STUDIES: "Geography of the Death Penalty and its Ramifications"

A new study by Professor Robert J. Smith of the DePaul University College of Law examines the imposition of death sentences by counties in the U.S.  The author, who is also part of The Charles Hamilton Houston Institute for Race and Justice at Harvard, found that only a relatively few counties impose a large percentage of death sentences, while a large majority of jurisdictions have abandoned the use of capital punishment.  Prof. Smith's study found that death sentences that resulted in executions between 2004-2009 were handed down in less than 1% of counties in the United States.  He noted in the abstract to the study, "There is nothing to suggest that the murders committed in those active death-sentencing counties are more heinous than murders committed in other counties. Nor is there evidence to suggest that the offenders in those counties are more incorrigible than those who commit crimes in other counties."  The skewed geography of the death penalty might lead to challenges to the constitutionality of the practice under the Eighth Amendment, which bars the arbitrary application of a punishment.  The study, titled "The Georgraphy of the Death Penalty and its Ramifications," will be published in a forthcoming edition of the Boston University Law Review.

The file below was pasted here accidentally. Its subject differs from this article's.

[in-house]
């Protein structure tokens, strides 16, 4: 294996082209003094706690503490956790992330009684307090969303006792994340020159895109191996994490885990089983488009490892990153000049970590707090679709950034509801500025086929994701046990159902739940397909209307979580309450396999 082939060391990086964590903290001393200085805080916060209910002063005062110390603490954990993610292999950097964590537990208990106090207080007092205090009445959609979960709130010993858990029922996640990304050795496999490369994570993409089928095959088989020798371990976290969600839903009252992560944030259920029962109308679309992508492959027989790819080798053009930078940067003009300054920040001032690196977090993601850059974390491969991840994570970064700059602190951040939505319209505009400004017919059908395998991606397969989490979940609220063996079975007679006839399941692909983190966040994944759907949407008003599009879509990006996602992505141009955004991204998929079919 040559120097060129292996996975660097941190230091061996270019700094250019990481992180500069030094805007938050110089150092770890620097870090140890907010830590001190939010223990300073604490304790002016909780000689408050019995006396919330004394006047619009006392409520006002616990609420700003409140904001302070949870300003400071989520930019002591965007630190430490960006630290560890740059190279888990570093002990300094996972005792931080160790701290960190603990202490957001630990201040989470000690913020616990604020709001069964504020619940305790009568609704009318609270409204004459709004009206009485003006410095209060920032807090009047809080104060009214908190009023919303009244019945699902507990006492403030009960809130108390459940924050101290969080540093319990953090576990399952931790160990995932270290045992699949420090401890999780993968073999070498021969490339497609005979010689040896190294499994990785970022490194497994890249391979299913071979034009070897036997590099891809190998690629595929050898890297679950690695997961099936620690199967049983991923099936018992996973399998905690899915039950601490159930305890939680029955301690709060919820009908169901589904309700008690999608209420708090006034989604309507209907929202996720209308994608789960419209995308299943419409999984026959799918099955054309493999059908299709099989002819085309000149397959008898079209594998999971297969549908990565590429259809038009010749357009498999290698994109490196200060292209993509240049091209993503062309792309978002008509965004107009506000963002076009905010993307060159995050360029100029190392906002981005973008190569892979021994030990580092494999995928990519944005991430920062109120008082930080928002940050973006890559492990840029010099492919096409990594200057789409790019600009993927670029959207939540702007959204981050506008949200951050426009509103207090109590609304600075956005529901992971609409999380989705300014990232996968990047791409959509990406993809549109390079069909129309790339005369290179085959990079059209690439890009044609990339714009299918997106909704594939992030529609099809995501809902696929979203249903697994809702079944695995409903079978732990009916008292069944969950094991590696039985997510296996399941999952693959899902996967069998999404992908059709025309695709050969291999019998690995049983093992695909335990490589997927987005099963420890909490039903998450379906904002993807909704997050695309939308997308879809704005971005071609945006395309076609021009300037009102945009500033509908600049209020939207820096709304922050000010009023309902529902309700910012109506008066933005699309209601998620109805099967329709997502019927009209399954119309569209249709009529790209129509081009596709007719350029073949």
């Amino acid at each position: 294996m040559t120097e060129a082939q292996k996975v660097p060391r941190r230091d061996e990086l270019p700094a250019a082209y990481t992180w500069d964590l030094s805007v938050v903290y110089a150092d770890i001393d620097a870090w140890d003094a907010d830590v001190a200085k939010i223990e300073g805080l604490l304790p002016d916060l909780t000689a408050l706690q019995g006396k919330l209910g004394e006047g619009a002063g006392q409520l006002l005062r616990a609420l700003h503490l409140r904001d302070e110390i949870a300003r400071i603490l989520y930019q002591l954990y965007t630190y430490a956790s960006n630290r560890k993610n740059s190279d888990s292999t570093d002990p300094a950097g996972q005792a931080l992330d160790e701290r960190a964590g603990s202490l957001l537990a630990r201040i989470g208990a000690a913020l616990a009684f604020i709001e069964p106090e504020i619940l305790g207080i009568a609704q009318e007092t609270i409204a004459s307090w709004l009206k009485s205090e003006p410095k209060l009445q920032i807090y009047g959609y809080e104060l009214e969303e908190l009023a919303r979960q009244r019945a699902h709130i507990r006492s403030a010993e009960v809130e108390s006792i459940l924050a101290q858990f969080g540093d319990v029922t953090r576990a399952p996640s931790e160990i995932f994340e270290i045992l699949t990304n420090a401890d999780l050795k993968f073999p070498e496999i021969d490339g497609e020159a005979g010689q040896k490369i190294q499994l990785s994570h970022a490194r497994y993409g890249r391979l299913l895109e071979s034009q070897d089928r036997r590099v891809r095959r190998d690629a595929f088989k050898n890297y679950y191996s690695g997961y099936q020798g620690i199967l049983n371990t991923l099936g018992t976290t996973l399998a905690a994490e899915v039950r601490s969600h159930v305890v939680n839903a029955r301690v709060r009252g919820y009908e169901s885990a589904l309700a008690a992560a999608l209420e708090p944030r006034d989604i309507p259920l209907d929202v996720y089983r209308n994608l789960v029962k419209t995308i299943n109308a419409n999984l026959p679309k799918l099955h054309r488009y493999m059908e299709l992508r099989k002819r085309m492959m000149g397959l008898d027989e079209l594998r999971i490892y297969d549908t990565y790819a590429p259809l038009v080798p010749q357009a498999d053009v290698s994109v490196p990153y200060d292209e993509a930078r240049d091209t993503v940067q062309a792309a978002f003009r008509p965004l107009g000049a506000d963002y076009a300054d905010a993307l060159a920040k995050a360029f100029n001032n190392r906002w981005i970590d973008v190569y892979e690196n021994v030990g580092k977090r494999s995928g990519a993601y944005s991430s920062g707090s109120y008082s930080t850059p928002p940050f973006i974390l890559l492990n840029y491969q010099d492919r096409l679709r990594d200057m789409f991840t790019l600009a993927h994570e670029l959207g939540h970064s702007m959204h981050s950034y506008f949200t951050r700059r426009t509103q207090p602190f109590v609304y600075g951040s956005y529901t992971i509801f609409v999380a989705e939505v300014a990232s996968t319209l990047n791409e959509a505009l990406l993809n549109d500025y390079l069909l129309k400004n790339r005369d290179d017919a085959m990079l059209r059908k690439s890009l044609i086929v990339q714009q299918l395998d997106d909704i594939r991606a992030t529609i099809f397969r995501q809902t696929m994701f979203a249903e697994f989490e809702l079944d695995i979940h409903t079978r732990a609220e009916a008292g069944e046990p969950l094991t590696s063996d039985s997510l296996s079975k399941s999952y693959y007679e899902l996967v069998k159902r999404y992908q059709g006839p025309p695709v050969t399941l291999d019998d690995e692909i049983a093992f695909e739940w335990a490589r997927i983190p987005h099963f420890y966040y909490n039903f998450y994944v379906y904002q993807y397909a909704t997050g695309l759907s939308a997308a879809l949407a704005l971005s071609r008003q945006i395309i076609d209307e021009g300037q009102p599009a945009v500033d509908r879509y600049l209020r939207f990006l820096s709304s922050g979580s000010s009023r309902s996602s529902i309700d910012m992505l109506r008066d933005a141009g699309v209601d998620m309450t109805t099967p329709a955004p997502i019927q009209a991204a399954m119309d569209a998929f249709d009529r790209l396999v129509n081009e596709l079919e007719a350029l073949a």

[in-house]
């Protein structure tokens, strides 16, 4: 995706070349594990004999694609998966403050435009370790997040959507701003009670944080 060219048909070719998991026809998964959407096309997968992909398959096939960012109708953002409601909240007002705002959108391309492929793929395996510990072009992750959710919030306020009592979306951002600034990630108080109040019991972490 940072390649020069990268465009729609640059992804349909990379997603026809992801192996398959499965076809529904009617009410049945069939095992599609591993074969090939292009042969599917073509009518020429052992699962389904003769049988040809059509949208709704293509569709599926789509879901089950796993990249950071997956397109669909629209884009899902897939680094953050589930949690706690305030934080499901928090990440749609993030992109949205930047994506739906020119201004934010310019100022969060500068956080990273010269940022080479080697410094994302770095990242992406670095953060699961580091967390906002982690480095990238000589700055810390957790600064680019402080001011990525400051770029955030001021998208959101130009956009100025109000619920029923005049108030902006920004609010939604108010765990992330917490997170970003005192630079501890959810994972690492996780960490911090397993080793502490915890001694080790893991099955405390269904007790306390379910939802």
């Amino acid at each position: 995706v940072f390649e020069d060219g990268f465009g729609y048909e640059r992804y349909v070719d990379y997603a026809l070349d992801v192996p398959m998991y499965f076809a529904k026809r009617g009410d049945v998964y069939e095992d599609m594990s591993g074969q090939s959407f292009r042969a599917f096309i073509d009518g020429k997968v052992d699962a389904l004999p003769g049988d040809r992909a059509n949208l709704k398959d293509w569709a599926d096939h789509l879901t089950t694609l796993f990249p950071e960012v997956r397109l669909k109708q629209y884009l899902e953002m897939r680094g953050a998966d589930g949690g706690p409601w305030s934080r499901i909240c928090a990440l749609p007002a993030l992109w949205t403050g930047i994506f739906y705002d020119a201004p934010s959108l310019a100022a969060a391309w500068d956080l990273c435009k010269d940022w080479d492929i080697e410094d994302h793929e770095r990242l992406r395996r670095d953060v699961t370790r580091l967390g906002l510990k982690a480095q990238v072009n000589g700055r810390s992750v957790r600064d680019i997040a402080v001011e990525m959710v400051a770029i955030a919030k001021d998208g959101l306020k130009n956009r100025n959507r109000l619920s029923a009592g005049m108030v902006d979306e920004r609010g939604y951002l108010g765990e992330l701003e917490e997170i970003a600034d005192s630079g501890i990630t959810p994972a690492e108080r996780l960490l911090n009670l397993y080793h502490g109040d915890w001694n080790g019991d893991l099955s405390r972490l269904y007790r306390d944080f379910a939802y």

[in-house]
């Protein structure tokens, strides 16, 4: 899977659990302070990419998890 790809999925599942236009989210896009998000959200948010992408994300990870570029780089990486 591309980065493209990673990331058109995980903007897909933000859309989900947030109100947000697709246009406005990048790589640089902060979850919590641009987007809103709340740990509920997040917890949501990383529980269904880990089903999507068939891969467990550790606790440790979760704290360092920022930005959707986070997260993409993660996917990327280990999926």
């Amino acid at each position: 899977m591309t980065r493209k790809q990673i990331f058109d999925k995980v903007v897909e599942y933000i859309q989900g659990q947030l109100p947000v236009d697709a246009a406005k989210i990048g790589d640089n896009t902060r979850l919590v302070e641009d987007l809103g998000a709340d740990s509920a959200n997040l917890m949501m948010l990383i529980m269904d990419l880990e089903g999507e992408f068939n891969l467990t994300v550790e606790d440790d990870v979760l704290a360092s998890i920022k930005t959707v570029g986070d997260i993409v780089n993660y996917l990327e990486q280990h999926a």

(R. Smith, "The Geography of the Death Penalty and its Ramifications," Aug. 22, 2011; Boston University Law Review, forthcoming; DPIC posted Oct. 19, 2011). See Arbitrariness and Sentencing.  See also DPIC's page on Executions by County.